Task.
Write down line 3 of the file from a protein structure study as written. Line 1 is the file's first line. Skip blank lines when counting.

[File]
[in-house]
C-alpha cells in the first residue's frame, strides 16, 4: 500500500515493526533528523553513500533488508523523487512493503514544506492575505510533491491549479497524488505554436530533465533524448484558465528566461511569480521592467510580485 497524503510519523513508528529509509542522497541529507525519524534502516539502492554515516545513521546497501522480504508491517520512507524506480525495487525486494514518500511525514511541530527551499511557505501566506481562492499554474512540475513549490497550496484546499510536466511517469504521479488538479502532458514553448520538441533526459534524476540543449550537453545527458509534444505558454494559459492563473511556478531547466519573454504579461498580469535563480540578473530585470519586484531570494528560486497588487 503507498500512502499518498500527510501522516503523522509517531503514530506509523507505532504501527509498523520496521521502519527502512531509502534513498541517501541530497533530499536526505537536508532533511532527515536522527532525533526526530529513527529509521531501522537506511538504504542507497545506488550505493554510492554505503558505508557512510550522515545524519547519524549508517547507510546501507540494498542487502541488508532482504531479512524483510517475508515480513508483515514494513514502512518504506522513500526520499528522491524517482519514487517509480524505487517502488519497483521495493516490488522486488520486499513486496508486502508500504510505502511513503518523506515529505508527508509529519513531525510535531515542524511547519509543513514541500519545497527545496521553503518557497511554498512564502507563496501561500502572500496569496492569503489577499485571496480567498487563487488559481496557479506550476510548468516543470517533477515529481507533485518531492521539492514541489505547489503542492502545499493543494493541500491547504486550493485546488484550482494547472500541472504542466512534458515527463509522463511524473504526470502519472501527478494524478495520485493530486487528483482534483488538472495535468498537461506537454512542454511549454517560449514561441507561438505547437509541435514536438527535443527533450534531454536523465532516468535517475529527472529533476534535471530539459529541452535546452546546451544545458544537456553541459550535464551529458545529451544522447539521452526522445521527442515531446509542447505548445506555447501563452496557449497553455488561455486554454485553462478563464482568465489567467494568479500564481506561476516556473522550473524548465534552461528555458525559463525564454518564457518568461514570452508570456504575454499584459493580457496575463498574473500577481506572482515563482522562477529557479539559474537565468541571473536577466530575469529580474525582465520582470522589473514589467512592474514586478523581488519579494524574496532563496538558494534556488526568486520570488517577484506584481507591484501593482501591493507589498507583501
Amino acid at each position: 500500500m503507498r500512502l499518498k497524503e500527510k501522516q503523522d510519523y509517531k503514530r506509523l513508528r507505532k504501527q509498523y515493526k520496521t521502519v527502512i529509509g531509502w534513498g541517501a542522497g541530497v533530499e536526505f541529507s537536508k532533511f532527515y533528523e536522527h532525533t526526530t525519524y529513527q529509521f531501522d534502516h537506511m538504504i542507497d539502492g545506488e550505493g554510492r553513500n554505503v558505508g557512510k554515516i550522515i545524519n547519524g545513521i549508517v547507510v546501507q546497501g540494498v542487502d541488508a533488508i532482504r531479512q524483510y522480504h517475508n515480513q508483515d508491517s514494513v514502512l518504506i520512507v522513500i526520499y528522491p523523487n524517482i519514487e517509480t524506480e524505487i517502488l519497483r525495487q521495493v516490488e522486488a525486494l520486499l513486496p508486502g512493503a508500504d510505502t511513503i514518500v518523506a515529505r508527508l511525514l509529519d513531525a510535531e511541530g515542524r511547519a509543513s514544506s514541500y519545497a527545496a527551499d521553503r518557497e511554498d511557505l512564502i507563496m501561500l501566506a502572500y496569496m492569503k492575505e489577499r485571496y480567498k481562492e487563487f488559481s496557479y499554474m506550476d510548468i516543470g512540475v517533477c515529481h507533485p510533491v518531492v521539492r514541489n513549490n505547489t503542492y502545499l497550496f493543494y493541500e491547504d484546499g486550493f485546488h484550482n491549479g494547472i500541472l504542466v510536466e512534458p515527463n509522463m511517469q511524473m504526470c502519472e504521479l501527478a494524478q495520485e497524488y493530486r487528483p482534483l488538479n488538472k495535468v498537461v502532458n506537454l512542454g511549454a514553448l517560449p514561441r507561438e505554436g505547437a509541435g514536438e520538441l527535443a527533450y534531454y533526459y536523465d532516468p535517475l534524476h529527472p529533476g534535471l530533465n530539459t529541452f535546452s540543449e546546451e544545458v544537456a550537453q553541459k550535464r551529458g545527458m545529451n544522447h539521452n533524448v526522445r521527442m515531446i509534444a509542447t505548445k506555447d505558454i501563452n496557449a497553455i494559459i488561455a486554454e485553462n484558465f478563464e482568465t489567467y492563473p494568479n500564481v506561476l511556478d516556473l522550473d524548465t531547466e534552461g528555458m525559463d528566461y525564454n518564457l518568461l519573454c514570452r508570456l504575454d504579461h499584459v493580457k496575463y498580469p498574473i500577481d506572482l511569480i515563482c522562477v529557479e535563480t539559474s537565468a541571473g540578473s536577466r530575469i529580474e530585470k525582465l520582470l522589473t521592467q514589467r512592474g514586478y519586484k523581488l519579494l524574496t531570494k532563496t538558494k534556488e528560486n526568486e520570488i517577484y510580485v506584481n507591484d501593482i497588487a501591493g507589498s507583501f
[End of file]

Amino acid at each position: 500500500m503507498r500512502l499518498k497524503e500527510k501522516q503523522d510519523y509517531k503514530r506509523l513508528r507505532k504501527q509498523y515493526k520496521t521502519v527502512i529509509g531509502w534513498g541517501a542522497g541530497v533530499e536526505f541529507s537536508k532533511f532527515y533528523e536522527h532525533t526526530t525519524y529513527q529509521f531501522d534502516h537506511m538504504i542507497d539502492g545506488e550505493g554510492r553513500n554505503v558505508g557512510k554515516i550522515i545524519n547519524g545513521i549508517v547507510v546501507q546497501g540494498v542487502d541488508a533488508i532482504r531479512q524483510y522480504h517475508n515480513q508483515d508491517s514494513v514502512l518504506i520512507v522513500i526520499y528522491p523523487n524517482i519514487e517509480t524506480e524505487i517502488l519497483r525495487q521495493v516490488e522486488a525486494l520486499l513486496p508486502g512493503a508500504d510505502t511513503i514518500v518523506a515529505r508527508l511525514l509529519d513531525a510535531e511541530g515542524r511547519a509543513s514544506s514541500y519545497a527545496a527551499d521553503r518557497e511554498d511557505l512564502i507563496m501561500l501566506a502572500y496569496m492569503k492575505e489577499r485571496y480567498k481562492e487563487f488559481s496557479y499554474m506550476d510548468i516543470g512540475v517533477c515529481h507533485p510533491v518531492v521539492r514541489n513549490n505547489t503542492y502545499l497550496f493543494y493541500e491547504d484546499g486550493f485546488h484550482n491549479g494547472i500541472l504542466v510536466e512534458p515527463n509522463m511517469q511524473m504526470c502519472e504521479l501527478a494524478q495520485e497524488y493530486r487528483p482534483l488538479n488538472k495535468v498537461v502532458n506537454l512542454g511549454a514553448l517560449p514561441r507561438e505554436g505547437a509541435g514536438e520538441l527535443a527533450y534531454y533526459y536523465d532516468p535517475l534524476h529527472p529533476g534535471l530533465n530539459t529541452f535546452s540543449e546546451e544545458v544537456a550537453q553541459k550535464r551529458g545527458m545529451n544522447h539521452n533524448v526522445r521527442m515531446i509534444a509542447t505548445k506555447d505558454i501563452n496557449a497553455i494559459i488561455a486554454e485553462n484558465f478563464e482568465t489567467y492563473p494568479n500564481v506561476l511556478d516556473l522550473d524548465t531547466e534552461g528555458m525559463d528566461y525564454n518564457l518568461l519573454c514570452r508570456l504575454d504579461h499584459v493580457k496575463y498580469p498574473i500577481d506572482l511569480i515563482c522562477v529557479e535563480t539559474s537565468a541571473g540578473s536577466r530575469i529580474e530585470k525582465l520582470l522589473t521592467q514589467r512592474g514586478y519586484k523581488l519579494l524574496t531570494k532563496t538558494k534556488e528560486n526568486e520570488i517577484y510580485v506584481n507591484d501593482i497588487a501591493g507589498s507583501f